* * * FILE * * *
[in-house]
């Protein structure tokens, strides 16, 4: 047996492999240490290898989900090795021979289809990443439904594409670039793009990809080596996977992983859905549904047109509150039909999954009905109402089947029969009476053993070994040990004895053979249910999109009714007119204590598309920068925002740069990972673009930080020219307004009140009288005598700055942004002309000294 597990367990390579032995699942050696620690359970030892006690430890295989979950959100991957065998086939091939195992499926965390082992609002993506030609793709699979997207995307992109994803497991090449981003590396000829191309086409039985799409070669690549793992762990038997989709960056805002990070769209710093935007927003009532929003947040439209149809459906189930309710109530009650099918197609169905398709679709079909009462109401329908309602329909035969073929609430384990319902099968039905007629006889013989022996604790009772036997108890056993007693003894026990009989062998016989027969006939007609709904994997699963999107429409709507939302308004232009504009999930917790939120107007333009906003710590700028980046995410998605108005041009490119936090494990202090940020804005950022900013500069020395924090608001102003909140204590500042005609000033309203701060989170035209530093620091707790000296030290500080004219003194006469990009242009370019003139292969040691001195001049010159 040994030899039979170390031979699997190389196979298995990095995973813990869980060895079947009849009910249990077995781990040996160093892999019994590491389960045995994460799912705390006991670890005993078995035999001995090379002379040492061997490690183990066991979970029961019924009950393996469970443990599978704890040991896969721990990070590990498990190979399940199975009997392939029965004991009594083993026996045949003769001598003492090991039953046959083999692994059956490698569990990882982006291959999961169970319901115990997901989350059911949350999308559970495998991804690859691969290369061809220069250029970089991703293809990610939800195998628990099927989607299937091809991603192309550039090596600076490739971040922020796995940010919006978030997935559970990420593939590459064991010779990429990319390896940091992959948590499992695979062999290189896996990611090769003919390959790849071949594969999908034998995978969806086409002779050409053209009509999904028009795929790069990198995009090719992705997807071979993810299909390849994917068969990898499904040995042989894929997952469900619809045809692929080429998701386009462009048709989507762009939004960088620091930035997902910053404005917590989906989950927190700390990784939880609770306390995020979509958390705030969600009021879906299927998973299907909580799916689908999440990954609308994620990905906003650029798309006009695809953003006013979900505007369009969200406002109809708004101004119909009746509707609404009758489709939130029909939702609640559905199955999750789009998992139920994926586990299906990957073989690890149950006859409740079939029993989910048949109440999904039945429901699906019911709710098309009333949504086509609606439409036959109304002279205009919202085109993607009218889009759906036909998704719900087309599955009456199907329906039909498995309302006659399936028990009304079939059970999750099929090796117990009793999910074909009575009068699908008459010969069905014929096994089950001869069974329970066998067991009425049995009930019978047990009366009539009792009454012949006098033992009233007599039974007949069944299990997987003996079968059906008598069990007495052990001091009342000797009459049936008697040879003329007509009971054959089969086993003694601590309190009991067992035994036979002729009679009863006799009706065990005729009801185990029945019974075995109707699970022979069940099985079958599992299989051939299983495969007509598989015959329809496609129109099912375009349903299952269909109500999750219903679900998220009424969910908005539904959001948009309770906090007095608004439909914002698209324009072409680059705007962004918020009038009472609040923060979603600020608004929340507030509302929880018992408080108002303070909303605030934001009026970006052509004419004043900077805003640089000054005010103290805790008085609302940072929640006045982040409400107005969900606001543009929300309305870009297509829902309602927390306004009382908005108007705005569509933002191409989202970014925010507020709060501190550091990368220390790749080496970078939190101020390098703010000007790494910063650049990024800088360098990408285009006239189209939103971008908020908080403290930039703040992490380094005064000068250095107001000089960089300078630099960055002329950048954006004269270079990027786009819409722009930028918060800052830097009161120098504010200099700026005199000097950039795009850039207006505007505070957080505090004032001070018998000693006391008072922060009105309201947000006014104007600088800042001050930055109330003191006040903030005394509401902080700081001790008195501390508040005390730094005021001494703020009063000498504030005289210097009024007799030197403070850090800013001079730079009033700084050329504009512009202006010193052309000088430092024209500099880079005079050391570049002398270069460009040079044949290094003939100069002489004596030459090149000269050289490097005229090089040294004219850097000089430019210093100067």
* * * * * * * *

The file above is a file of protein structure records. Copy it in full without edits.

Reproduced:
[in-house]
């Protein structure tokens, strides 16, 4: 047996492999240490290898989900090795021979289809990443439904594409670039793009990809080596996977992983859905549904047109509150039909999954009905109402089947029969009476053993070994040990004895053979249910999109009714007119204590598309920068925002740069990972673009930080020219307004009140009288005598700055942004002309000294 597990367990390579032995699942050696620690359970030892006690430890295989979950959100991957065998086939091939195992499926965390082992609002993506030609793709699979997207995307992109994803497991090449981003590396000829191309086409039985799409070669690549793992762990038997989709960056805002990070769209710093935007927003009532929003947040439209149809459906189930309710109530009650099918197609169905398709679709079909009462109401329908309602329909035969073929609430384990319902099968039905007629006889013989022996604790009772036997108890056993007693003894026990009989062998016989027969006939007609709904994997699963999107429409709507939302308004232009504009999930917790939120107007333009906003710590700028980046995410998605108005041009490119936090494990202090940020804005950022900013500069020395924090608001102003909140204590500042005609000033309203701060989170035209530093620091707790000296030290500080004219003194006469990009242009370019003139292969040691001195001049010159 040994030899039979170390031979699997190389196979298995990095995973813990869980060895079947009849009910249990077995781990040996160093892999019994590491389960045995994460799912705390006991670890005993078995035999001995090379002379040492061997490690183990066991979970029961019924009950393996469970443990599978704890040991896969721990990070590990498990190979399940199975009997392939029965004991009594083993026996045949003769001598003492090991039953046959083999692994059956490698569990990882982006291959999961169970319901115990997901989350059911949350999308559970495998991804690859691969290369061809220069250029970089991703293809990610939800195998628990099927989607299937091809991603192309550039090596600076490739971040922020796995940010919006978030997935559970990420593939590459064991010779990429990319390896940091992959948590499992695979062999290189896996990611090769003919390959790849071949594969999908034998995978969806086409002779050409053209009509999904028009795929790069990198995009090719992705997807071979993810299909390849994917068969990898499904040995042989894929997952469900619809045809692929080429998701386009462009048709989507762009939004960088620091930035997902910053404005917590989906989950927190700390990784939880609770306390995020979509958390705030969600009021879906299927998973299907909580799916689908999440990954609308994620990905906003650029798309006009695809953003006013979900505007369009969200406002109809708004101004119909009746509707609404009758489709939130029909939702609640559905199955999750789009998992139920994926586990299906990957073989690890149950006859409740079939029993989910048949109440999904039945429901699906019911709710098309009333949504086509609606439409036959109304002279205009919202085109993607009218889009759906036909998704719900087309599955009456199907329906039909498995309302006659399936028990009304079939059970999750099929090796117990009793999910074909009575009068699908008459010969069905014929096994089950001869069974329970066998067991009425049995009930019978047990009366009539009792009454012949006098033992009233007599039974007949069944299990997987003996079968059906008598069990007495052990001091009342000797009459049936008697040879003329007509009971054959089969086993003694601590309190009991067992035994036979002729009679009863006799009706065990005729009801185990029945019974075995109707699970022979069940099985079958599992299989051939299983495969007509598989015959329809496609129109099912375009349903299952269909109500999750219903679900998220009424969910908005539904959001948009309770906090007095608004439909914002698209324009072409680059705007962004918020009038009472609040923060979603600020608004929340507030509302929880018992408080108002303070909303605030934001009026970006052509004419004043900077805003640089000054005010103290805790008085609302940072929640006045982040409400107005969900606001543009929300309305870009297509829902309602927390306004009382908005108007705005569509933002191409989202970014925010507020709060501190550091990368220390790749080496970078939190101020390098703010000007790494910063650049990024800088360098990408285009006239189209939103971008908020908080403290930039703040992490380094005064000068250095107001000089960089300078630099960055002329950048954006004269270079990027786009819409722009930028918060800052830097009161120098504010200099700026005199000097950039795009850039207006505007505070957080505090004032001070018998000693006391008072922060009105309201947000006014104007600088800042001050930055109330003191006040903030005394509401902080700081001790008195501390508040005390730094005021001494703020009063000498504030005289210097009024007799030197403070850090800013001079730079009033700084050329504009512009202006010193052309000088430092024209500099880079005079050391570049002398270069460009040079044949290094003939100069002489004596030459090149000269050289490097005229090089040294004219850097000089430019210093100067």